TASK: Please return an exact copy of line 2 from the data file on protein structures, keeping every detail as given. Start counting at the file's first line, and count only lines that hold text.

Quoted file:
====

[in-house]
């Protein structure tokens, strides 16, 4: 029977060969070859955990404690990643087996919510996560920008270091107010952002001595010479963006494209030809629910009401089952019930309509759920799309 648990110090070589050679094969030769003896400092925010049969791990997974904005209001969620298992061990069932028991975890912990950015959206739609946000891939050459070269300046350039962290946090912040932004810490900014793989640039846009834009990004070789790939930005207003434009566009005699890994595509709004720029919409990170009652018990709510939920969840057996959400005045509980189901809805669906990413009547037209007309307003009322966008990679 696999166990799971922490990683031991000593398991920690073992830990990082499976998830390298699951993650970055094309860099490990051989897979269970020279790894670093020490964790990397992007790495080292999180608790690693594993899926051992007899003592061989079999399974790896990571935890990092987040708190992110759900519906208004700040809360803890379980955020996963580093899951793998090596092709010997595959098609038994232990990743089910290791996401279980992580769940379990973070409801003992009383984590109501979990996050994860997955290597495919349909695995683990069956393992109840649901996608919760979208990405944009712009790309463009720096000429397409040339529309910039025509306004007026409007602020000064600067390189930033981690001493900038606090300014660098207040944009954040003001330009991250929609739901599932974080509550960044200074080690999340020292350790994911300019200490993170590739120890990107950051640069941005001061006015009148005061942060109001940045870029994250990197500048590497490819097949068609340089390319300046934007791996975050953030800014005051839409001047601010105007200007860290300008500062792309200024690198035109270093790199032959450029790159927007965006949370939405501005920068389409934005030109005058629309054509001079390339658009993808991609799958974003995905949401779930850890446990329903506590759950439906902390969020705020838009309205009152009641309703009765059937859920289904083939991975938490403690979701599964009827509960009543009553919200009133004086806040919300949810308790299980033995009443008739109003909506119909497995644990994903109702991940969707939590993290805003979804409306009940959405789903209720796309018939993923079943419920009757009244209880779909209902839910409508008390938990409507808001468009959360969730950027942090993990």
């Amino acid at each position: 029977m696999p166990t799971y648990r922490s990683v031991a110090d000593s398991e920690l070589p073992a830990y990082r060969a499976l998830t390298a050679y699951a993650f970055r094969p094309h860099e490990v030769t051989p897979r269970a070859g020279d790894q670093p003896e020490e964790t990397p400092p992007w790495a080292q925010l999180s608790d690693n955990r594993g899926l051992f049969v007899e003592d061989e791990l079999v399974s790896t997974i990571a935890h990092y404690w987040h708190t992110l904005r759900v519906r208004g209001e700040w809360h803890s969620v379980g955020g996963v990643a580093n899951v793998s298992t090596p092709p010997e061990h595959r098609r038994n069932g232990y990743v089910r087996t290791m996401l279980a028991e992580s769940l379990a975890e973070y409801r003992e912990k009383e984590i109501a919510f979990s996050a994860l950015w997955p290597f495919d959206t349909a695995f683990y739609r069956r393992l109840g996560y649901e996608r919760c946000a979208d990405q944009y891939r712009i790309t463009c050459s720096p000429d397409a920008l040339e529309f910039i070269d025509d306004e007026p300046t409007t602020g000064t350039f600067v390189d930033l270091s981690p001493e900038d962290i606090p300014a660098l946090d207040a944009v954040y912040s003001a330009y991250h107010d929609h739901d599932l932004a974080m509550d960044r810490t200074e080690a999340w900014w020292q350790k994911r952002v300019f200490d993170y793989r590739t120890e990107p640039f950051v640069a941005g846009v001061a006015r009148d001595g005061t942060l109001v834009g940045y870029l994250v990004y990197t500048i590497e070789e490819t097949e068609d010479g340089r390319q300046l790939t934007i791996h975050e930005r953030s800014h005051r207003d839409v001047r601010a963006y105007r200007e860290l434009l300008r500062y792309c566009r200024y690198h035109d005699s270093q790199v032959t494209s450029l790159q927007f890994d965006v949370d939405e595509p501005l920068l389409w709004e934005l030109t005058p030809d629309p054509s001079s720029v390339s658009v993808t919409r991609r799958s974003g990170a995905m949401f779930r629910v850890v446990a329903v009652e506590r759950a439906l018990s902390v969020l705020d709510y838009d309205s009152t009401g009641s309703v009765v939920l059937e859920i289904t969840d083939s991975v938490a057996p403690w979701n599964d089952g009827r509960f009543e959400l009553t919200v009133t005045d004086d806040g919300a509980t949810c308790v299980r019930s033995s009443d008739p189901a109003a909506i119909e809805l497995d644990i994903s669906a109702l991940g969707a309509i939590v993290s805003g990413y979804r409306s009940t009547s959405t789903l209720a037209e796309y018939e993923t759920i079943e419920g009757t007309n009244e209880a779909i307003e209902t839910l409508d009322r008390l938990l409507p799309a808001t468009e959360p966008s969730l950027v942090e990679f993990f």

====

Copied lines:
């Protein structure tokens, strides 16, 4: 029977060969070859955990404690990643087996919510996560920008270091107010952002001595010479963006494209030809629910009401089952019930309509759920799309 648990110090070589050679094969030769003896400092925010049969791990997974904005209001969620298992061990069932028991975890912990950015959206739609946000891939050459070269300046350039962290946090912040932004810490900014793989640039846009834009990004070789790939930005207003434009566009005699890994595509709004720029919409990170009652018990709510939920969840057996959400005045509980189901809805669906990413009547037209007309307003009322966008990679 696999166990799971922490990683031991000593398991920690073992830990990082499976998830390298699951993650970055094309860099490990051989897979269970020279790894670093020490964790990397992007790495080292999180608790690693594993899926051992007899003592061989079999399974790896990571935890990092987040708190992110759900519906208004700040809360803890379980955020996963580093899951793998090596092709010997595959098609038994232990990743089910290791996401279980992580769940379990973070409801003992009383984590109501979990996050994860997955290597495919349909695995683990069956393992109840649901996608919760979208990405944009712009790309463009720096000429397409040339529309910039025509306004007026409007602020000064600067390189930033981690001493900038606090300014660098207040944009954040003001330009991250929609739901599932974080509550960044200074080690999340020292350790994911300019200490993170590739120890990107950051640069941005001061006015009148005061942060109001940045870029994250990197500048590497490819097949068609340089390319300046934007791996975050953030800014005051839409001047601010105007200007860290300008500062792309200024690198035109270093790199032959450029790159927007965006949370939405501005920068389409934005030109005058629309054509001079390339658009993808991609799958974003995905949401779930850890446990329903506590759950439906902390969020705020838009309205009152009641309703009765059937859920289904083939991975938490403690979701599964009827509960009543009553919200009133004086806040919300949810308790299980033995009443008739109003909506119909497995644990994903109702991940969707939590993290805003979804409306009940959405789903209720796309018939993923079943419920009757009244209880779909209902839910409508008390938990409507808001468009959360969730950027942090993990």